Beyond Olive Garden: The Best Italian Food in Denver


Marla R. Keown

The dining room at Parisi. Photo courtesy of Parisi Pizzeria.

My mother is an Italian, bona fide. Pasta is served nigh on every night and all her disciples (Children, in the royal sense) are all well-trained in the ancient arts of Italian cooking. My family was raised with the hatred of Olive Garden ingrained in our hearts. All of this is to say, family standards are high, and any restaurant that receives the Neumeier seal of approval is great. Oft is my ear assailed with unconscionable defenses of Carrabba’s or Cinzetti’s. Such entreaties usually initiate a diatribe that has become a personal staple, “Why would you want to eat at a restaurant where the head chef is the microwave?” But alas I suppose it’s not up to me what people enjoy. Take my word with a grain of salt, I know just about as much as you.

The problem with excellent Italian cuisine is often the cost. The places on this list are expensive, with the exception of Parisi. I wouldn’t go to numbers 2-5 under any circumstances but a special occasion. Each of my recommendations has a price range for a dinner for two and the number of dollar signs google has attached to it. In no particular order, here are my favorite Italian restaurants in Denver.


  1. Parisi ($30-$40, $$)
    1. The most casual restaurant on the list, Parisi, is counter service. You walk in, stand in line (usually for a while), and sit down to have the food brought out to you. Saying it’s casual doesn’t mean it’s bad, though, Parisi is excellent. The house-made Italian fare and and exciting atmosphere make for a delicious dinner spot. (By the way, you’ll be paying the same here as any commercial Italian restaurant and it’s miles better.)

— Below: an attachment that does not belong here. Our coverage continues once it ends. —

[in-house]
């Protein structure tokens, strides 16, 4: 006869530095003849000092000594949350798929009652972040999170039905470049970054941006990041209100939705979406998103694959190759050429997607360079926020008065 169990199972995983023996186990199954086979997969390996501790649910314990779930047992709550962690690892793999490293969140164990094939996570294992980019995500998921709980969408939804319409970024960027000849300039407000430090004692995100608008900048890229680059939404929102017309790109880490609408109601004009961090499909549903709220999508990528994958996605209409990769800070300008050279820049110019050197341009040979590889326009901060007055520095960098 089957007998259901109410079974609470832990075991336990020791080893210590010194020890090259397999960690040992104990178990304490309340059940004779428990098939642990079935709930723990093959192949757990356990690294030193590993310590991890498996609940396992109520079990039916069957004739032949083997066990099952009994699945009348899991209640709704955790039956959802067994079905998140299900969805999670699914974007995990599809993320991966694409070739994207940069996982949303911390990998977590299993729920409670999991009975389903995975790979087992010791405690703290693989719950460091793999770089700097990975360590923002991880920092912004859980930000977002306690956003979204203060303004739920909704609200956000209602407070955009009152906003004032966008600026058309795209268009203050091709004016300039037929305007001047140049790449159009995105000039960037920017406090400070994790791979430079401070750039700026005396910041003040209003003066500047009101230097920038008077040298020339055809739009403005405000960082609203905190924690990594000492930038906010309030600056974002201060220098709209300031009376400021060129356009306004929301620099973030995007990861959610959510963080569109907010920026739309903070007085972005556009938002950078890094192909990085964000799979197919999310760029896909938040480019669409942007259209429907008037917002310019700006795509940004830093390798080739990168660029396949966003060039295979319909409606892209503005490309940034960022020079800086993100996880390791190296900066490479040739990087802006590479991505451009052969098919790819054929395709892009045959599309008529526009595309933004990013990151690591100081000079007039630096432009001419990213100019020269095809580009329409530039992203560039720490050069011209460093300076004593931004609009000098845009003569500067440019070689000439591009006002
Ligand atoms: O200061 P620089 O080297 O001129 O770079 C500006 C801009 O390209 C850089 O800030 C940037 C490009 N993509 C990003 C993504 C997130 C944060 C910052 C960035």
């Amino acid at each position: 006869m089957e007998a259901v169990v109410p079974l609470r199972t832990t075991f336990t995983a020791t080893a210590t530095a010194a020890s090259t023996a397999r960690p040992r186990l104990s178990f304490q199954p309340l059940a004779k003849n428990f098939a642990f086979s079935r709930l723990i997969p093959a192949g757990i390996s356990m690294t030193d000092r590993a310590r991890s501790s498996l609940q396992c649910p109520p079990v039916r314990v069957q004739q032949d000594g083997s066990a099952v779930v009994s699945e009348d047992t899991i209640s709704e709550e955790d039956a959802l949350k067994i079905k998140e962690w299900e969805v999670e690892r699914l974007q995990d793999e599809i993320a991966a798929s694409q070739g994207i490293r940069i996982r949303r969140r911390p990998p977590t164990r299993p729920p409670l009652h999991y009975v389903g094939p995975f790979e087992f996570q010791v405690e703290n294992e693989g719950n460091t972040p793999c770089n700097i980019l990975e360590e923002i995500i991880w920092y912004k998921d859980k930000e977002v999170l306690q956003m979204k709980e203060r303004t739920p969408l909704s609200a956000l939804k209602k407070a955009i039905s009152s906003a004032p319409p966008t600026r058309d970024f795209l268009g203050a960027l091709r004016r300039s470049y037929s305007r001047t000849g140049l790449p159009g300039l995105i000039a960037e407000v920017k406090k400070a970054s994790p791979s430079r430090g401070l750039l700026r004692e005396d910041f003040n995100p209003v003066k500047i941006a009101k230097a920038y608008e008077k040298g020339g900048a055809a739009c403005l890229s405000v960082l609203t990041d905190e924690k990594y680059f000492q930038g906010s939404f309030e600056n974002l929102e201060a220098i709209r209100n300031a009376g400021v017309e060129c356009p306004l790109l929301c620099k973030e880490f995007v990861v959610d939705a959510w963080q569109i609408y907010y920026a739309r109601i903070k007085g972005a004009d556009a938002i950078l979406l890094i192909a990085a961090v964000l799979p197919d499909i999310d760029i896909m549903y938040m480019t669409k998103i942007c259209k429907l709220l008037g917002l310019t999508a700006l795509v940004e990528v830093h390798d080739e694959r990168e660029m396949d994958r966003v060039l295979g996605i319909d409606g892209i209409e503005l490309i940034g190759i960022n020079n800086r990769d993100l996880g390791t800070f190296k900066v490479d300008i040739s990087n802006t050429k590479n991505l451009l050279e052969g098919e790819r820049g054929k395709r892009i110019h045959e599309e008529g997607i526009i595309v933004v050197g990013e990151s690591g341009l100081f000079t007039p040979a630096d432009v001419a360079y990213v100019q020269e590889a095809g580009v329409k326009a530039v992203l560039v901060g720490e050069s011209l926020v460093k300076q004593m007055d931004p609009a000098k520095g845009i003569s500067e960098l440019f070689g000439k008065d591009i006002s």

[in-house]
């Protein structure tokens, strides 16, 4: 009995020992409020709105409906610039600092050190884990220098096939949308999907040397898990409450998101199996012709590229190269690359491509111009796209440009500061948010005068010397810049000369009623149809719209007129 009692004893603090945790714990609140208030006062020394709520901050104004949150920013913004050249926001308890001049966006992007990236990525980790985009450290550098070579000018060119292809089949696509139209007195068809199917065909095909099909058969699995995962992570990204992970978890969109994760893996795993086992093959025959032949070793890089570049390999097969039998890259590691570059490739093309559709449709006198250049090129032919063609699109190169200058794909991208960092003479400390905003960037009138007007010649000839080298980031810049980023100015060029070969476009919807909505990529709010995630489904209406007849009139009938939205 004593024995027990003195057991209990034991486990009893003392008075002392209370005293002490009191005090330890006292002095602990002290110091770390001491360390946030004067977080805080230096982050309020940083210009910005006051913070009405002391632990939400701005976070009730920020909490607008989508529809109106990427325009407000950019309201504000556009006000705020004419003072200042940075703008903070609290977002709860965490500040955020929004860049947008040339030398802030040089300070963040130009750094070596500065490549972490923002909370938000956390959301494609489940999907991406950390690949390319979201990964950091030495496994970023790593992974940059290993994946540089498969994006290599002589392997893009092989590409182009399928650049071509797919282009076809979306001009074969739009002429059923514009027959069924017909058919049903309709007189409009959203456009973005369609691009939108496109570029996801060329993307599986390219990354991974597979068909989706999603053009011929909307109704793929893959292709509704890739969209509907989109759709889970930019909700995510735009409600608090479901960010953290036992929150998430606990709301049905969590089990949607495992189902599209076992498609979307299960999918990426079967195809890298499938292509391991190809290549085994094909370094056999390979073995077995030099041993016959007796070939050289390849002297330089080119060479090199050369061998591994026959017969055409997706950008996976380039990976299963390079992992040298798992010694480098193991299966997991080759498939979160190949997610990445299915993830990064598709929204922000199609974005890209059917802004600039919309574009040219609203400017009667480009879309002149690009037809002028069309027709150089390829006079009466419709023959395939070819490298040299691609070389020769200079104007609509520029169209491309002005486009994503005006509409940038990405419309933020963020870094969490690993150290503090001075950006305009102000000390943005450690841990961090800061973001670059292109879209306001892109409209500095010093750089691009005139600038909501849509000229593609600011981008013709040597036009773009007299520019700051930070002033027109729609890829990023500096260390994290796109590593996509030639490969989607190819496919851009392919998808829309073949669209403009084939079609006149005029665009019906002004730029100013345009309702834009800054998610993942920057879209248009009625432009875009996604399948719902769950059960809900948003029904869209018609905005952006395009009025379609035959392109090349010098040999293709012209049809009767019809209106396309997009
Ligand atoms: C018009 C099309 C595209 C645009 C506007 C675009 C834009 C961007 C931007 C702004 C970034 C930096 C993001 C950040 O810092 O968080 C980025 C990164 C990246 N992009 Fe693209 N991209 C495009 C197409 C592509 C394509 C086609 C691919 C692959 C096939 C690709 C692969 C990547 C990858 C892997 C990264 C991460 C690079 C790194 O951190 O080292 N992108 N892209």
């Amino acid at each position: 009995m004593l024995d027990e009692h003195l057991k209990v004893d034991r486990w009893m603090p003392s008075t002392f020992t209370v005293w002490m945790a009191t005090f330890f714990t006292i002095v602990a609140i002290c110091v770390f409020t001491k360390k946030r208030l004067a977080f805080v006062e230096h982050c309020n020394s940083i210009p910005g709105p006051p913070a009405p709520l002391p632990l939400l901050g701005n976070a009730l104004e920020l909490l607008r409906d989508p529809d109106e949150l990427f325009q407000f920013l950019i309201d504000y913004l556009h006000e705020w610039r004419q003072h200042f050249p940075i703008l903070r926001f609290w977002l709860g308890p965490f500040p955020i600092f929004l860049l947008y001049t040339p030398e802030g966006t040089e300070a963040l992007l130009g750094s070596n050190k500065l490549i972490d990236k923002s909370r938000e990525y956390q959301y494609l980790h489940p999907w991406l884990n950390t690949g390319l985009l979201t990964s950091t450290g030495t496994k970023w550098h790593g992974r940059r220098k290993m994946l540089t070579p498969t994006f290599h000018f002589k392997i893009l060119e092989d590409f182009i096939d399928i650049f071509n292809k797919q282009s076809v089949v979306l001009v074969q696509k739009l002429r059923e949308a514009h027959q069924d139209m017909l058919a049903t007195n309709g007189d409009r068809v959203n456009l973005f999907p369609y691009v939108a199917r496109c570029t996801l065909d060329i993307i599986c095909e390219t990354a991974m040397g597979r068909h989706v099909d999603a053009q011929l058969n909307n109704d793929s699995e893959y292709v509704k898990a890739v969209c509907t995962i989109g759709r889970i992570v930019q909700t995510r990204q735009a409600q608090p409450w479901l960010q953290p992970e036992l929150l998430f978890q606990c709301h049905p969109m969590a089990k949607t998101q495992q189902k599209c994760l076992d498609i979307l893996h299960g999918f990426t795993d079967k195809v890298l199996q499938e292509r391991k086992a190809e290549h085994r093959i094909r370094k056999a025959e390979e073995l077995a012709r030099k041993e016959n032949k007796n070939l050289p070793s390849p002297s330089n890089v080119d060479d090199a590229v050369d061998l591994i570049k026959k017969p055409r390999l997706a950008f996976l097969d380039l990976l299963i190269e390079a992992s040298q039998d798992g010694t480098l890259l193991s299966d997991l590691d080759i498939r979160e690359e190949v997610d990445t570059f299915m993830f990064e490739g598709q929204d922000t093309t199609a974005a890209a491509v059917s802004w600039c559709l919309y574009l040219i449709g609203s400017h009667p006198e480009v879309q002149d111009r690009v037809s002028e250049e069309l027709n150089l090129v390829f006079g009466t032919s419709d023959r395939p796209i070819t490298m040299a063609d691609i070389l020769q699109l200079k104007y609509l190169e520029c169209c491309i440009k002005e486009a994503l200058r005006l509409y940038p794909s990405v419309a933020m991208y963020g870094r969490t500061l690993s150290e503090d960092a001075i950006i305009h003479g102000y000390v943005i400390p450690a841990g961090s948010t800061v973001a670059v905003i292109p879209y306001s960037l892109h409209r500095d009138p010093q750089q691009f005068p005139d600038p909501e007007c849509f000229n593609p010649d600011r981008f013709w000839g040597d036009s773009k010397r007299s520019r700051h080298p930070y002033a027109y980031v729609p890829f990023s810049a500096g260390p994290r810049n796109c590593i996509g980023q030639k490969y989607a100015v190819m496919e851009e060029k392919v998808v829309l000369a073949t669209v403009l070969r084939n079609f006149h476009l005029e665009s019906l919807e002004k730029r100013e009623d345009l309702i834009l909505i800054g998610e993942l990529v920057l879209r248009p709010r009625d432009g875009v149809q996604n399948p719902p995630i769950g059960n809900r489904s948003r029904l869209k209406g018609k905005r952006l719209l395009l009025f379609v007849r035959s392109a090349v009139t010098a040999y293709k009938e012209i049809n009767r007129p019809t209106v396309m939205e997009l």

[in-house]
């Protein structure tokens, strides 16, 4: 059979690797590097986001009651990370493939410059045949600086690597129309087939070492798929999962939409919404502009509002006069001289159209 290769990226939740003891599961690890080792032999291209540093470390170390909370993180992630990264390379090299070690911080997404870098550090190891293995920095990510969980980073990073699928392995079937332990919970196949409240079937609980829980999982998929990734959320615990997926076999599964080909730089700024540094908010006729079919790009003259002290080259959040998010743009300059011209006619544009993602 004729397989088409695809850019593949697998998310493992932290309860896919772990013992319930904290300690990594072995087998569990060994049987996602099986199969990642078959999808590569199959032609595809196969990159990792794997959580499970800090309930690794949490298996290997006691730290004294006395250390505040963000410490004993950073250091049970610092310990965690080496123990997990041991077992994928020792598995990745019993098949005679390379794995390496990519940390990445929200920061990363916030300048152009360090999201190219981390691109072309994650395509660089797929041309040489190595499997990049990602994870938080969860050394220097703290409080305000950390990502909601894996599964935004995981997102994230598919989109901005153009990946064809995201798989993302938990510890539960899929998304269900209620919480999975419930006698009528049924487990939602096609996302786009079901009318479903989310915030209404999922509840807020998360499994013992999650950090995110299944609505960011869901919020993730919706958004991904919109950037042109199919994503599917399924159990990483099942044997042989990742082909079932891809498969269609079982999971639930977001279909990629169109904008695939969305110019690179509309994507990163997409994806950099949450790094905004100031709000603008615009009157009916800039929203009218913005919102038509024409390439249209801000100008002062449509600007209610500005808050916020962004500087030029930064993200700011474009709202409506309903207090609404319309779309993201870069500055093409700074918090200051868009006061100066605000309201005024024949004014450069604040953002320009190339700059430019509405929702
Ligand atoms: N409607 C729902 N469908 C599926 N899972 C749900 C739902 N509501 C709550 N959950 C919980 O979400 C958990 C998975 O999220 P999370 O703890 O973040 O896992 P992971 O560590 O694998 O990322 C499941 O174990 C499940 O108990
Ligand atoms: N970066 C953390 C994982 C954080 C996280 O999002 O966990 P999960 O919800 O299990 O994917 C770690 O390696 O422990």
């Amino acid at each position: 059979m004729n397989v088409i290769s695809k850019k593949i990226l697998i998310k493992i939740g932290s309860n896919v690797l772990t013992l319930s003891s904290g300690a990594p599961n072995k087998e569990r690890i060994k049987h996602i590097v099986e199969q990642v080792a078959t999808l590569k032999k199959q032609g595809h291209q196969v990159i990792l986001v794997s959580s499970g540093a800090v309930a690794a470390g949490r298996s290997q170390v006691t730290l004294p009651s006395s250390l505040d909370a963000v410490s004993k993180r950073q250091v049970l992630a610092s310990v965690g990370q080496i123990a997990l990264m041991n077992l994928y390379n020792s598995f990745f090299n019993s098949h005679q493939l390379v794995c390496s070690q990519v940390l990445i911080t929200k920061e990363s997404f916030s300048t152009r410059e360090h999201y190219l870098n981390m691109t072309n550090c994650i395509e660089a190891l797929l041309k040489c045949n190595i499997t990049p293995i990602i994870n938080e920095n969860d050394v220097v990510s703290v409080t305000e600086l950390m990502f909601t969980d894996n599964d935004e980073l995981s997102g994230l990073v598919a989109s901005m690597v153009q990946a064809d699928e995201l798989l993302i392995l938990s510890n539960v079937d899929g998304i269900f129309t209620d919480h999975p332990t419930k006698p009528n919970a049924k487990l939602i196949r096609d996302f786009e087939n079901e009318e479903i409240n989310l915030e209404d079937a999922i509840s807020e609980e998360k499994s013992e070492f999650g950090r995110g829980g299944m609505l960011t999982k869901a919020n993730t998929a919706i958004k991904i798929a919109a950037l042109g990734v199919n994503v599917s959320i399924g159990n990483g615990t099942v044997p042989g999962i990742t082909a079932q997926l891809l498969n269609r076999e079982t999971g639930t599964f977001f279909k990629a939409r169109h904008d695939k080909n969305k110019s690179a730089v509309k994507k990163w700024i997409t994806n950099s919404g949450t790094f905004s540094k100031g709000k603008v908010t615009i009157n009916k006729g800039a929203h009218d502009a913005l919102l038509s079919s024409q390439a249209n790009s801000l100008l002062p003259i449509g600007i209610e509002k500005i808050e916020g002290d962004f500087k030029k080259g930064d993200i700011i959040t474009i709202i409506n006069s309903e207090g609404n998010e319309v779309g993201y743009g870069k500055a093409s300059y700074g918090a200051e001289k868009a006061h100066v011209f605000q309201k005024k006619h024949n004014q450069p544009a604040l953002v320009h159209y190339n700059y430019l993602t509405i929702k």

2. Spuntino ($50-$100, $$)
    1. This list’s oddball. As opposed to the classic dishes served at most of these restaurants, Spuntino includes modern and varying takes on old-world recipes. This season’s menu features things like goat ragu, ricotta gnocchi, and wild elk tartare. Spuntino provides a truly one-of-a-kind experience. High-rollers might also be interested in the New Year’s Eve Dinner, $125/person for a 6-course meal, reservations are required.
  3. Luca ($50-$100, $$$)
    1. A true classic experience, the brainchild of chef Frank Bonanno, and the peak of Italian cuisine before the price point becomes truly insane. Luca is one of a few high-end Bonanno restaurants, a shortlist featuring some of Denver’s best. The food at Luca is of extraordinary quality, and it comes with a special level of artistry rarely found in the culinary space. Anyone interested in food or art, or really anything at all might also like Frank’s newsletter.

      The outside of Barolo Grill on a typically busy evening. Photo courtesy of Cherry Creek Magazine.
  4. Tavernetta ($75-$150, $$$)
    1. Tavernetta is traditional, but calling the menu “standard” would be a disrespect of monolithic proportions. To quote Bill Hyman (a random google reviewer that I found), the restaurant is “About as close to a Michelin star without having one.” The food is fascinatingly complex while using astonishingly simple principles. Tavernetta is the essence of superiority, they do the same thing that everyone else does; they just do it better.
  5. Barolo ($200+, $$$)
    1. Recommending Barolo almost feels disingenuous considering the price point. This is your fair warning, it isn’t for the faint of heart, and even less for the faint of wallet. That being said, it is truly special. A four-course tasting menu designed and executed by the James Beard recognized Darrel Truett (for those uninitiated, the James Beard recognition is a little like winning a state championship of food). A large number of “high-end” establishments hang their hat on buzzwords and fanciful language, but at Barolo, they mean every word. I could wax poetically for another 300 words about the virtues of Barolo, but I will end my soliloquy simply: If I won the lottery, this would be my first stop.